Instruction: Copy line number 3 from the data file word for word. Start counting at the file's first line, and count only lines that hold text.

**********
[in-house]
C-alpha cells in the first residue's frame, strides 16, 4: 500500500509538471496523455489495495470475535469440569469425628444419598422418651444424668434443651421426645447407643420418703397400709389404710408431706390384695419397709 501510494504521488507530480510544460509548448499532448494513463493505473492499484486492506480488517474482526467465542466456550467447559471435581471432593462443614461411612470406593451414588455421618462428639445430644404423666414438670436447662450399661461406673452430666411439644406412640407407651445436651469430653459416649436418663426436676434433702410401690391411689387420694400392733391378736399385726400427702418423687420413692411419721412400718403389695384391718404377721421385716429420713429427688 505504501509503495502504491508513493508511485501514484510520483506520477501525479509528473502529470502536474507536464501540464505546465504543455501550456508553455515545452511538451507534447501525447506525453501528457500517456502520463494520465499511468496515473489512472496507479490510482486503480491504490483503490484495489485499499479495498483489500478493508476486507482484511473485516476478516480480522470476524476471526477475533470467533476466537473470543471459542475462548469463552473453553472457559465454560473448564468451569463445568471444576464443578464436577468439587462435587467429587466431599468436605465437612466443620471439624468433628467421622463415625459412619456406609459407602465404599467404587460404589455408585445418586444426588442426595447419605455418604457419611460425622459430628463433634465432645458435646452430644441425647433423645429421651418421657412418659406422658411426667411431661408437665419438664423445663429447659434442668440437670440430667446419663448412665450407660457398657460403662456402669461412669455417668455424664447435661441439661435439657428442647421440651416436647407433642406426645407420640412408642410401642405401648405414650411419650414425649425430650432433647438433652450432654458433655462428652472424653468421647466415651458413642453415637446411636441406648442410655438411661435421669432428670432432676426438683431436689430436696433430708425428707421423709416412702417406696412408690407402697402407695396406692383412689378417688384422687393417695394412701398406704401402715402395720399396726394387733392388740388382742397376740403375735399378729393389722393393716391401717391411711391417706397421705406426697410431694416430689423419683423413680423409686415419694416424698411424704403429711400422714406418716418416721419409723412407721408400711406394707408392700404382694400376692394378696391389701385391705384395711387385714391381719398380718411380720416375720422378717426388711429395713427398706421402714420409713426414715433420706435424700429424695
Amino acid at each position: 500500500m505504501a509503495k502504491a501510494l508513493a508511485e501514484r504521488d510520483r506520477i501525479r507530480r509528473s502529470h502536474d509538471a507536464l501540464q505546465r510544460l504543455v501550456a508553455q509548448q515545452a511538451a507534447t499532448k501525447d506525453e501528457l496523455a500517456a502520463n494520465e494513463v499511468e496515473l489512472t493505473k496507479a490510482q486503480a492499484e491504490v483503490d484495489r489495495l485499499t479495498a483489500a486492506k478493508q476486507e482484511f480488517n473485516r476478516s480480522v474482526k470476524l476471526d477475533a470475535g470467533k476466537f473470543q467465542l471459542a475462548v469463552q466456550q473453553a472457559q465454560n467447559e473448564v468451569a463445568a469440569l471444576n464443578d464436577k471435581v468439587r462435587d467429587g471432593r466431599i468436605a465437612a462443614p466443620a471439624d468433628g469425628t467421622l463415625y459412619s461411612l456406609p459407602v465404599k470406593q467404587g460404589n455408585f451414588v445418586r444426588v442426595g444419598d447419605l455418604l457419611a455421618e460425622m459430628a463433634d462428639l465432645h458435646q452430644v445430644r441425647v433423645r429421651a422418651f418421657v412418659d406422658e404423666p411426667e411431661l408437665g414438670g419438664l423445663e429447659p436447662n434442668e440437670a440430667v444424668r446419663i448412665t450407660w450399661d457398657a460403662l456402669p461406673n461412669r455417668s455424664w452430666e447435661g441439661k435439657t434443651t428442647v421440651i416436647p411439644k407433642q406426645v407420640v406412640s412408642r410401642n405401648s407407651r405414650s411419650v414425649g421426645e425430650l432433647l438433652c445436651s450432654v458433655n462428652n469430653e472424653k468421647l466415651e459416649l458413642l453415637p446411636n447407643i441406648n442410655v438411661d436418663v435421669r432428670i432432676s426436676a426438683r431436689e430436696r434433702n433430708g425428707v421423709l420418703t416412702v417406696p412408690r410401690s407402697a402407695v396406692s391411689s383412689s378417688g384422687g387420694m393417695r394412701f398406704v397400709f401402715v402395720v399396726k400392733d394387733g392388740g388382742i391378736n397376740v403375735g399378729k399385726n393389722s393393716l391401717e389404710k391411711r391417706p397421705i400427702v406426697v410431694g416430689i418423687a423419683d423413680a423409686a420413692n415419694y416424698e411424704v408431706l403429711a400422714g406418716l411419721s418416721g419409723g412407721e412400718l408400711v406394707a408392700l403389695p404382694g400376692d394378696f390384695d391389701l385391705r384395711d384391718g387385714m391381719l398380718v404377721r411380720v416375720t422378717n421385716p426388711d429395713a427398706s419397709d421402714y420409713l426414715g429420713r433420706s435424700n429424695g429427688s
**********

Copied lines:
Amino acid at each position: 500500500m505504501a509503495k502504491a501510494l508513493a508511485e501514484r504521488d510520483r506520477i501525479r507530480r509528473s502529470h502536474d509538471a507536464l501540464q505546465r510544460l504543455v501550456a508553455q509548448q515545452a511538451a507534447t499532448k501525447d506525453e501528457l496523455a500517456a502520463n494520465e494513463v499511468e496515473l489512472t493505473k496507479a490510482q486503480a492499484e491504490v483503490d484495489r489495495l485499499t479495498a483489500a486492506k478493508q476486507e482484511f480488517n473485516r476478516s480480522v474482526k470476524l476471526d477475533a470475535g470467533k476466537f473470543q467465542l471459542a475462548v469463552q466456550q473453553a472457559q465454560n467447559e473448564v468451569a463445568a469440569l471444576n464443578d464436577k471435581v468439587r462435587d467429587g471432593r466431599i468436605a465437612a462443614p466443620a471439624d468433628g469425628t467421622l463415625y459412619s461411612l456406609p459407602v465404599k470406593q467404587g460404589n455408585f451414588v445418586r444426588v442426595g444419598d447419605l455418604l457419611a455421618e460425622m459430628a463433634d462428639l465432645h458435646q452430644v445430644r441425647v433423645r429421651a422418651f418421657v412418659d406422658e404423666p411426667e411431661l408437665g414438670g419438664l423445663e429447659p436447662n434442668e440437670a440430667v444424668r446419663i448412665t450407660w450399661d457398657a460403662l456402669p461406673n461412669r455417668s455424664w452430666e447435661g441439661k435439657t434443651t428442647v421440651i416436647p411439644k407433642q406426645v407420640v406412640s412408642r410401642n405401648s407407651r405414650s411419650v414425649g421426645e425430650l432433647l438433652c445436651s450432654v458433655n462428652n469430653e472424653k468421647l466415651e459416649l458413642l453415637p446411636n447407643i441406648n442410655v438411661d436418663v435421669r432428670i432432676s426436676a426438683r431436689e430436696r434433702n433430708g425428707v421423709l420418703t416412702v417406696p412408690r410401690s407402697a402407695v396406692s391411689s383412689s378417688g384422687g387420694m393417695r394412701f398406704v397400709f401402715v402395720v399396726k400392733d394387733g392388740g388382742i391378736n397376740v403375735g399378729k399385726n393389722s393393716l391401717e389404710k391411711r391417706p397421705i400427702v406426697v410431694g416430689i418423687a423419683d423413680a423409686a420413692n415419694y416424698e411424704v408431706l403429711a400422714g406418716l411419721s418416721g419409723g412407721e412400718l408400711v406394707a408392700l403389695p404382694g400376692d394378696f390384695d391389701l385391705r384395711d384391718g387385714m391381719l398380718v404377721r411380720v416375720t422378717n421385716p426388711d429395713a427398706s419397709d421402714y420409713l426414715g429420713r433420706s435424700n429424695g429427688s